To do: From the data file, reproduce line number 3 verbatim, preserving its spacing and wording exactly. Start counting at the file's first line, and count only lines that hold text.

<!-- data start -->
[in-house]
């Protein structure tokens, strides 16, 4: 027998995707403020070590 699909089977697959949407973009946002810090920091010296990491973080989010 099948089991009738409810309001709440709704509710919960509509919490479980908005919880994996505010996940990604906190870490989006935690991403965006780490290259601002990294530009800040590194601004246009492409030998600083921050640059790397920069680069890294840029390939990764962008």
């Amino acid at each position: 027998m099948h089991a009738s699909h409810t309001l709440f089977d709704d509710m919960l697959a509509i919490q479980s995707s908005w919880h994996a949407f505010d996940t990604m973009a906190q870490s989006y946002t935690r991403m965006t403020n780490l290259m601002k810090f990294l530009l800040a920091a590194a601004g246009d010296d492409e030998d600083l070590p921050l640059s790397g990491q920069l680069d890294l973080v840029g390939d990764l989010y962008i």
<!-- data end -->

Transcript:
């Amino acid at each position: 027998m099948h089991a009738s699909h409810t309001l709440f089977d709704d509710m919960l697959a509509i919490q479980s995707s908005w919880h994996a949407f505010d996940t990604m973009a906190q870490s989006y946002t935690r991403m965006t403020n780490l290259m601002k810090f990294l530009l800040a920091a590194a601004g246009d010296d492409e030998d600083l070590p921050l640059s790397g990491q920069l680069d890294l973080v840029g390939d990764l989010y962008i």